Don’t Wing It: Lessons on Sudden Succession From the British Royals
When the Duke and Duchess of Sussex stepped away from their royal duties, they set in motion an unexpected leadership transition. A leader's sudden departure could catch you by surprise too—which is why you should have a plan in place, even if you don't think you'll need it.
If you spent last month following the British royal family’s high-profile leadership transition, you might have felt something like relief. After all, it was someone else dealing with a sudden leadership transition—not your association.
Nonetheless, there’s a lot to learn from the saga of Prince Harry and Meghan Markle, the Duke and Duchess of Sussex, who last month decided they’d had enough of the royal spotlight and moved to Canada, significantly scaling back hereditary roles that come with a significant amount of public-facing work.
The shift was unprecedented and dramatic, and it took a while to nail down the details. Organizations with succession issues of their own to worry about can learn something important from the episode, said Don Tebbe, a nonprofit advisor who focuses on leadership succession.
“The fact of the matter is, every career ends in a transition. It’s just a matter of when, how, and how well managed when that transition finally occurs,” he said. And that means organizations should be prepared.
Here are a few elements that Tebbe says add up to a smart approach to succession:
Put a plan down on paper. No matter if a leader is well-positioned to stay in their role for decades or if they’re nearing retirement, organizations should adopt an official succession plan to guide what will happen when the CEO leaves—or even takes a short-term leave of absence. With a plan in place, the organization’s other executives and volunteer leaders won’t “have to be in a tizzy when there’s a transition.”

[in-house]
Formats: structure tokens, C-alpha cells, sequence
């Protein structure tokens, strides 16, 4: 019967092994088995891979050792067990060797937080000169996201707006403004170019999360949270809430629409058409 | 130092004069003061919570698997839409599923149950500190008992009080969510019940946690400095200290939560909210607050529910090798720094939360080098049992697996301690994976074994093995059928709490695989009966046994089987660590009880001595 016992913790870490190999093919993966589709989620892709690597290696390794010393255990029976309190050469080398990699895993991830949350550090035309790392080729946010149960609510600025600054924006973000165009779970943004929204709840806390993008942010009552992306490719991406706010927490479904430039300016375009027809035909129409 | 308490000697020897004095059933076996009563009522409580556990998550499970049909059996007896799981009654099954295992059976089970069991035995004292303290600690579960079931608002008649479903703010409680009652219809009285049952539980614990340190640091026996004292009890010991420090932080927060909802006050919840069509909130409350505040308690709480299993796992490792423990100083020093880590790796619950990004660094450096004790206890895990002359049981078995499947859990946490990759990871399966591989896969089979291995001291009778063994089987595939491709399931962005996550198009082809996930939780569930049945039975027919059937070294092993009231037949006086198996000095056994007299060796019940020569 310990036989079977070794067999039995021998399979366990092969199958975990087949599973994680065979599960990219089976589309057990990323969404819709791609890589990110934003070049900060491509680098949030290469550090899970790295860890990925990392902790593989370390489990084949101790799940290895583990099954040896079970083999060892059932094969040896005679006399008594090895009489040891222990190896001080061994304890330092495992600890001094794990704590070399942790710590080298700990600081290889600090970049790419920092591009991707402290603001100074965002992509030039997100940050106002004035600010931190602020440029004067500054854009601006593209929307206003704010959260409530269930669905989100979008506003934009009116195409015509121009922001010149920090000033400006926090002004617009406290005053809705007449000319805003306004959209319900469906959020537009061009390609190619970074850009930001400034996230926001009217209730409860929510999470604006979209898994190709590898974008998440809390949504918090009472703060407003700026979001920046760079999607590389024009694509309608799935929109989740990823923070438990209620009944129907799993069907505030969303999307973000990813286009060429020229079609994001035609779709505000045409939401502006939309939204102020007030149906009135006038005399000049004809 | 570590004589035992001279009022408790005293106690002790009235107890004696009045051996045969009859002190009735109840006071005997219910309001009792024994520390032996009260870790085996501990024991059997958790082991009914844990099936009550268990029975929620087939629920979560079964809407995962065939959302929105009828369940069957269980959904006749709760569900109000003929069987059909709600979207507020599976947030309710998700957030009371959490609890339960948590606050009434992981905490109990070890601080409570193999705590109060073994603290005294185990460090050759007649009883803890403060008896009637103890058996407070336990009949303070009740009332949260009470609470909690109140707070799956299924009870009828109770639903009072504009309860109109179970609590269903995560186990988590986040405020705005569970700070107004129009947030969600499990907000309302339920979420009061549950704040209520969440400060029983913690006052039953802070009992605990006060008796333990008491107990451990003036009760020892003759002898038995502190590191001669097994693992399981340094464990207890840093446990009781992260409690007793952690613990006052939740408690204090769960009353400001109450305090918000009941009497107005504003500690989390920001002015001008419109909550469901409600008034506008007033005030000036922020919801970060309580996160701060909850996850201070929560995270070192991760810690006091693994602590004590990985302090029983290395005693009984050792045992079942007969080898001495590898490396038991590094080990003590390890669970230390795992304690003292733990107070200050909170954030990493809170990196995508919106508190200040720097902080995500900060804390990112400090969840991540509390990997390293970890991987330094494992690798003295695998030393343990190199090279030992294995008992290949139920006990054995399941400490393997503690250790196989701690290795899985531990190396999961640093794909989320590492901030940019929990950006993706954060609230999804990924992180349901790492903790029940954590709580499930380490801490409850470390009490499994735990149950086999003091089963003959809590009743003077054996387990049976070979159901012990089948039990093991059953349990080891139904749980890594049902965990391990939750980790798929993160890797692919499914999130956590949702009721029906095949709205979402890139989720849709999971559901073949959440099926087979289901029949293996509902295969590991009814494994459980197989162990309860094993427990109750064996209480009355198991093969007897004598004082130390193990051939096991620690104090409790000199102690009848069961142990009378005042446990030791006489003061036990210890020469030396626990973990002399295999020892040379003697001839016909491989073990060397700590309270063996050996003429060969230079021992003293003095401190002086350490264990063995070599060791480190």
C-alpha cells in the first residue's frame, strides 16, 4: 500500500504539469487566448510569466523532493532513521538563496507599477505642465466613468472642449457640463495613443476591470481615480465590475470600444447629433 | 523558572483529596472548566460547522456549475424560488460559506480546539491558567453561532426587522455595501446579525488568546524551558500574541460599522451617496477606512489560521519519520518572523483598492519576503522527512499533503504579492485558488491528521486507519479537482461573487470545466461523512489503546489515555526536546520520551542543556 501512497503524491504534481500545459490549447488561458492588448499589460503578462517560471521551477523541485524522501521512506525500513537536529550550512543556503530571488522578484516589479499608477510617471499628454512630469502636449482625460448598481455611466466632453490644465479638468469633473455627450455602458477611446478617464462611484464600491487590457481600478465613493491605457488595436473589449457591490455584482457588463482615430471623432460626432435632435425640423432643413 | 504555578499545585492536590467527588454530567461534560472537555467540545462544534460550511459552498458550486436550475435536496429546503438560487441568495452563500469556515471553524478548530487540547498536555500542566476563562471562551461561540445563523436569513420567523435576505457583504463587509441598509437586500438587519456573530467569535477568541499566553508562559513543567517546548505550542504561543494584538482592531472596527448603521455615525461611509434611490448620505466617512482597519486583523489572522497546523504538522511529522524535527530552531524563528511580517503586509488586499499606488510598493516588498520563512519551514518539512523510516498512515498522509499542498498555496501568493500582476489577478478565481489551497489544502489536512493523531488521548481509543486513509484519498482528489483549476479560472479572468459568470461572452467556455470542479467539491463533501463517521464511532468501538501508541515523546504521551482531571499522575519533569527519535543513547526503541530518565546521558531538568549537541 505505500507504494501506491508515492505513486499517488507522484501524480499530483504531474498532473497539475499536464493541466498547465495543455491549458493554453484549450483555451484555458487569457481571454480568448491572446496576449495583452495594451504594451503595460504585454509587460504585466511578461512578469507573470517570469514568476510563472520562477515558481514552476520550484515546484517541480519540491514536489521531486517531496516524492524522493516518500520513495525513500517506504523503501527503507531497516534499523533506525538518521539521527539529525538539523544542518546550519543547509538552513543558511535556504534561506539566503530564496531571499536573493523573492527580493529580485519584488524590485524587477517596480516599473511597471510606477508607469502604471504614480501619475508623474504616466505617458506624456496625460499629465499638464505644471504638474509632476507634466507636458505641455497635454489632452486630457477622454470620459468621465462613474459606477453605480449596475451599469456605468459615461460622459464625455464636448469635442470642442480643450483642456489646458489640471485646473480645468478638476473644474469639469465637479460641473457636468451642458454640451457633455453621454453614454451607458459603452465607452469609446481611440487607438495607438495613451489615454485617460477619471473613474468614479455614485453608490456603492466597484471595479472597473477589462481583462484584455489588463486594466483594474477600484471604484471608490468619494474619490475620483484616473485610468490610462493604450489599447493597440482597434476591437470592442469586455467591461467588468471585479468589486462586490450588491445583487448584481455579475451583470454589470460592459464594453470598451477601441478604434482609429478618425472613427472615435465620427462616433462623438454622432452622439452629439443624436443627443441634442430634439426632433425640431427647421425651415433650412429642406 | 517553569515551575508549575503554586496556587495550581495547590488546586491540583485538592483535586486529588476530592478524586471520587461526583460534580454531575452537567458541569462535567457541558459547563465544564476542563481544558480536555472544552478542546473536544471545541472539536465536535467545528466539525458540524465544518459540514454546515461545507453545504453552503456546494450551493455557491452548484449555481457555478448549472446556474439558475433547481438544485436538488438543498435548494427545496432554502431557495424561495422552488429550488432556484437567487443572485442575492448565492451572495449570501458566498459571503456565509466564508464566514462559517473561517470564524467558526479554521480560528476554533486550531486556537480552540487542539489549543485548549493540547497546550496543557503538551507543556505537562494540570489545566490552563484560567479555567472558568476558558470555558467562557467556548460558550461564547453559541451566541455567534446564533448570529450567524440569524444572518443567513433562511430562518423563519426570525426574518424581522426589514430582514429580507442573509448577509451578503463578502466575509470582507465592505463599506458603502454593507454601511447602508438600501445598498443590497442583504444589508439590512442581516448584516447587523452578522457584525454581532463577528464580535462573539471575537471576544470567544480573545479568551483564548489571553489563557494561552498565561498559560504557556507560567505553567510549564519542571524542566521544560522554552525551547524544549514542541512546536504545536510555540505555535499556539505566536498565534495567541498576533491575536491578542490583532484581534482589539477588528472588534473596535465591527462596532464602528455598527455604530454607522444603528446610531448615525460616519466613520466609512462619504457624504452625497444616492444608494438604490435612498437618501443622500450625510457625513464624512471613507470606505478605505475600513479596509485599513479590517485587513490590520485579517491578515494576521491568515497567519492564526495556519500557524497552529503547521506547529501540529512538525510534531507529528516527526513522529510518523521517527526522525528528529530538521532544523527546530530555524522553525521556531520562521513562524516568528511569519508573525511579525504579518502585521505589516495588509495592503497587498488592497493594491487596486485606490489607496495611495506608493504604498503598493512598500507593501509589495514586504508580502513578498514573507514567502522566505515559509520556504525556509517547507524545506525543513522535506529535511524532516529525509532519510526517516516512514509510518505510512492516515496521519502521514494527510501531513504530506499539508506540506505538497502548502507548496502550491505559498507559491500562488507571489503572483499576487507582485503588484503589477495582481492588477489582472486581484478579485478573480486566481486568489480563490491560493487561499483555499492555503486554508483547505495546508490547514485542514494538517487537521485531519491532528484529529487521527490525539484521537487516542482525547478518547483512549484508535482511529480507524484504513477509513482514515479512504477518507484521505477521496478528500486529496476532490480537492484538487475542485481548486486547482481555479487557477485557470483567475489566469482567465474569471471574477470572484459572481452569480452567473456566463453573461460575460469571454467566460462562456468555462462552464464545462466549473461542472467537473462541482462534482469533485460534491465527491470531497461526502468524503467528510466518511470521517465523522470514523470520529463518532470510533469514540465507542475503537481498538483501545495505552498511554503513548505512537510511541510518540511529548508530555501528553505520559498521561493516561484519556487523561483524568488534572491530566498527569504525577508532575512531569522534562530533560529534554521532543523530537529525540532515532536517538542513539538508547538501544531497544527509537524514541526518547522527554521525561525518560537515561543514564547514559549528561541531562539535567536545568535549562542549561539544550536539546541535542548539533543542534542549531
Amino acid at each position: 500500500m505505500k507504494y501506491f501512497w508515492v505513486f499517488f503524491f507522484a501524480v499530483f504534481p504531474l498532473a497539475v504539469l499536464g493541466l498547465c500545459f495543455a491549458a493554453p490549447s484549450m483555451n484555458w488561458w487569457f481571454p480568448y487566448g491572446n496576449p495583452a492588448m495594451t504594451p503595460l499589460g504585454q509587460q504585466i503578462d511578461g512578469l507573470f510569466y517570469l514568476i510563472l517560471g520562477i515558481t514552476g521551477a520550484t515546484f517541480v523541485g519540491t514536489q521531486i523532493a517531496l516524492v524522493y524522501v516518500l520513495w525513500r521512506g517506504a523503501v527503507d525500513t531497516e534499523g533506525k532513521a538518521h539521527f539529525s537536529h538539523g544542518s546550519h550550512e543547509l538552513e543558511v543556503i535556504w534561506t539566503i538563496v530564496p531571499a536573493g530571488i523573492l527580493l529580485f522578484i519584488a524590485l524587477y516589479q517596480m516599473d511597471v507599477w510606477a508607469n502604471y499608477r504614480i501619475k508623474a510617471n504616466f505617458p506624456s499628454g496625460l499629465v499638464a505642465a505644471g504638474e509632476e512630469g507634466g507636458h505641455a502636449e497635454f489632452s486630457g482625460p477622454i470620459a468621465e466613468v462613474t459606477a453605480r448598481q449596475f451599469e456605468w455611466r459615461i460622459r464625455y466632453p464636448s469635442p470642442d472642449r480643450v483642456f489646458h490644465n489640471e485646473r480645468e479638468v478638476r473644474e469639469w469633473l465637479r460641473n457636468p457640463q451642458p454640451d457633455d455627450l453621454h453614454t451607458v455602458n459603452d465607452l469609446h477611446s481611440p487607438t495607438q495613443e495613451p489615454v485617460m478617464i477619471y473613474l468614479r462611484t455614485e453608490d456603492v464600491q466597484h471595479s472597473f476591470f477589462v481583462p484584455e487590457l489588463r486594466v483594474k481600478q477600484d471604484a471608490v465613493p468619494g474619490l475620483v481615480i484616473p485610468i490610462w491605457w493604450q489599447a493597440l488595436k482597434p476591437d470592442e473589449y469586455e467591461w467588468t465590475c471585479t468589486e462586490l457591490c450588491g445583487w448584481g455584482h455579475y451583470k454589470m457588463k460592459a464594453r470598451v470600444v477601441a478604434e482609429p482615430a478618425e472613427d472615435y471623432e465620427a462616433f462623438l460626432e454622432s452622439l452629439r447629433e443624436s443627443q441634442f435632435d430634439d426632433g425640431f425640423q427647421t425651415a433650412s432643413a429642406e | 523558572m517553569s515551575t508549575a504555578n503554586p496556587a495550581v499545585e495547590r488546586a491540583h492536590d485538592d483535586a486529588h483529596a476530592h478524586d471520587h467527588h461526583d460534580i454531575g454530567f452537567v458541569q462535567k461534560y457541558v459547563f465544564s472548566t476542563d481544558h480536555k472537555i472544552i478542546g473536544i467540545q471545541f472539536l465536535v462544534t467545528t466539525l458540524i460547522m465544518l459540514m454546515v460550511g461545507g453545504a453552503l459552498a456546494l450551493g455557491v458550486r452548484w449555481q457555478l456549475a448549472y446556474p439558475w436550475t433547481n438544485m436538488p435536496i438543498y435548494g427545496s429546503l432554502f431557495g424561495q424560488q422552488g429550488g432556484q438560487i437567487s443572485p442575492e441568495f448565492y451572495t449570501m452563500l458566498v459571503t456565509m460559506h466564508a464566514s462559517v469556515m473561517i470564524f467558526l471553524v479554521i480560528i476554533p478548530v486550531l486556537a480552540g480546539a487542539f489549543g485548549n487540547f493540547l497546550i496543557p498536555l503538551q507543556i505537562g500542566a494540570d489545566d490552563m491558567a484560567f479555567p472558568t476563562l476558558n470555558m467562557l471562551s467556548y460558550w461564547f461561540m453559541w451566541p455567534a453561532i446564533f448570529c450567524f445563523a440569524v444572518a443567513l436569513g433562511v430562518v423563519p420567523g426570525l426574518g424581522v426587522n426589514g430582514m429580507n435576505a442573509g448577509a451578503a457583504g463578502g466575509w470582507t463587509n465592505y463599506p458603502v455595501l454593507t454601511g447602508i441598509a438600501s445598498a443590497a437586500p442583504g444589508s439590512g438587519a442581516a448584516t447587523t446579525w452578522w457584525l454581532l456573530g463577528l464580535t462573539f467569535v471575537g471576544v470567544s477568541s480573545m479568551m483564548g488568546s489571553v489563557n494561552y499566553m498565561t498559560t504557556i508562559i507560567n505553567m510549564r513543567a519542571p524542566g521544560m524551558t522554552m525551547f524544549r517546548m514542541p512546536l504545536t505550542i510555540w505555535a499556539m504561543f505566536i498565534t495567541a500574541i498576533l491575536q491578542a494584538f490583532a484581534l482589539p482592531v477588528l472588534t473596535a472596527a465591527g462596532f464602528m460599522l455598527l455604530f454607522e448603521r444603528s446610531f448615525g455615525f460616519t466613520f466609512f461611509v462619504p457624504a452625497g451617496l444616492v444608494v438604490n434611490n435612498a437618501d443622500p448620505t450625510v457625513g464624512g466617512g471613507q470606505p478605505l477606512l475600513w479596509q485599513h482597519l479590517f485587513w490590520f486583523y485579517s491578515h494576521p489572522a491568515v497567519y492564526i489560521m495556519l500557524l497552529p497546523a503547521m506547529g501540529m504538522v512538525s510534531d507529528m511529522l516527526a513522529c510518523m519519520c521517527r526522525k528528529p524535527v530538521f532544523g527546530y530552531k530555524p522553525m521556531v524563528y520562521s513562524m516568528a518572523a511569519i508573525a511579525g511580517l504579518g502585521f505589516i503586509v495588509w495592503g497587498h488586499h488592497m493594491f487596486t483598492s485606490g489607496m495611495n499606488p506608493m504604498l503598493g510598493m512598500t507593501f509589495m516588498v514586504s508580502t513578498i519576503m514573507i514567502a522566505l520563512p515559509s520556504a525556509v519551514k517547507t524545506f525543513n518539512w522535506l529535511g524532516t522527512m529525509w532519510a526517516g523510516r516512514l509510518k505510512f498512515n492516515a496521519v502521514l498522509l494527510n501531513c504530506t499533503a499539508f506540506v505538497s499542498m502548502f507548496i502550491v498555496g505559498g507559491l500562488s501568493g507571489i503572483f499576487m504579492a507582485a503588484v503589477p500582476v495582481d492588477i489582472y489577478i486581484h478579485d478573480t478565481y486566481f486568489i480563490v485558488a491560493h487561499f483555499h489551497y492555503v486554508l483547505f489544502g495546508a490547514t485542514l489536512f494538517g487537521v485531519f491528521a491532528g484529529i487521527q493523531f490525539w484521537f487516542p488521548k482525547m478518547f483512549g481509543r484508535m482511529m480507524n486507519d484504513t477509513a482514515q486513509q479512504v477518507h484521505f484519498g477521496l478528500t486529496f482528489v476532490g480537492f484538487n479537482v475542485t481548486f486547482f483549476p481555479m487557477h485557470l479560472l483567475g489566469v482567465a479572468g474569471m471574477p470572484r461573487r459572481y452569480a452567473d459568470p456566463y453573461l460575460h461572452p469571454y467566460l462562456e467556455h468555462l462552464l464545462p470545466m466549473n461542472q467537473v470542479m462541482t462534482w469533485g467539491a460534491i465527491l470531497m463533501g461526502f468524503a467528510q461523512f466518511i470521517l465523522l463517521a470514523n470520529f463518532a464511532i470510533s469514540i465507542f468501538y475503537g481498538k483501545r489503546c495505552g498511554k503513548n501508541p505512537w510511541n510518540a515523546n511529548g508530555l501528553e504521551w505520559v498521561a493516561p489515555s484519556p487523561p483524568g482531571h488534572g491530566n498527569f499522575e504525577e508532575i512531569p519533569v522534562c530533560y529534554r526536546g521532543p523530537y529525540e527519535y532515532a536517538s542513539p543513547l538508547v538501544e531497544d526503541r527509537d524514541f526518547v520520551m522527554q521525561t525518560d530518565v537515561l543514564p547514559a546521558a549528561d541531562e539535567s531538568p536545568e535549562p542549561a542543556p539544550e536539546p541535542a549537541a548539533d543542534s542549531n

Look for interim assistance. If the unexpected occurs, don’t panic. Associations have a lot of options that can help fill the gap in case of a sudden need. A board that finds itself in this situation “should not try to scramble around and start posting ads and all that,” Tebbe says. “The first thing they should do is hire themselves an interim CEO, somebody that’s going to give them some breathing room.” An interim executive can “let the dust settle a little bit” while laying the groundwork for the next full-time leader.
Consider the messaging—public and private. A high-profile leader’s departure can cause angst both inside and outside the organization. Internally, “there’s an emotional component to it,” Tebbe says. “The first thing that you want to do is to assemble the staff and make sure that everybody knows, ‘Hey, look, we’re going to be business as usual. We’re on top of this.’” As for the public discussion, Tebbe says it depends on the nature of the departure. If a beloved leader dies, for example, the messaging should focus on compassion, while a scandal would require a different kind of careful touch. “It’s a crisis-messaging situation, and you probably want to get some of your best minds on the board on that,” he says. “You may even want to get some crisis communications help.”
Don’t just consider CEO succession. Discussion of succession typically focuses on a few people at the top, but Tebbe says it’s worth planning for departures in other parts of the organization too. “The backup plan is something that you can use for all of your critical positions,” he says. “And that backup plan can also include some of the communications pieces that you might otherwise include in the policy.”
You can’t replace your leader with a cardboard cutout, unfortunately, so you need a strategy. (Raylipscombe/iStock Unreleased)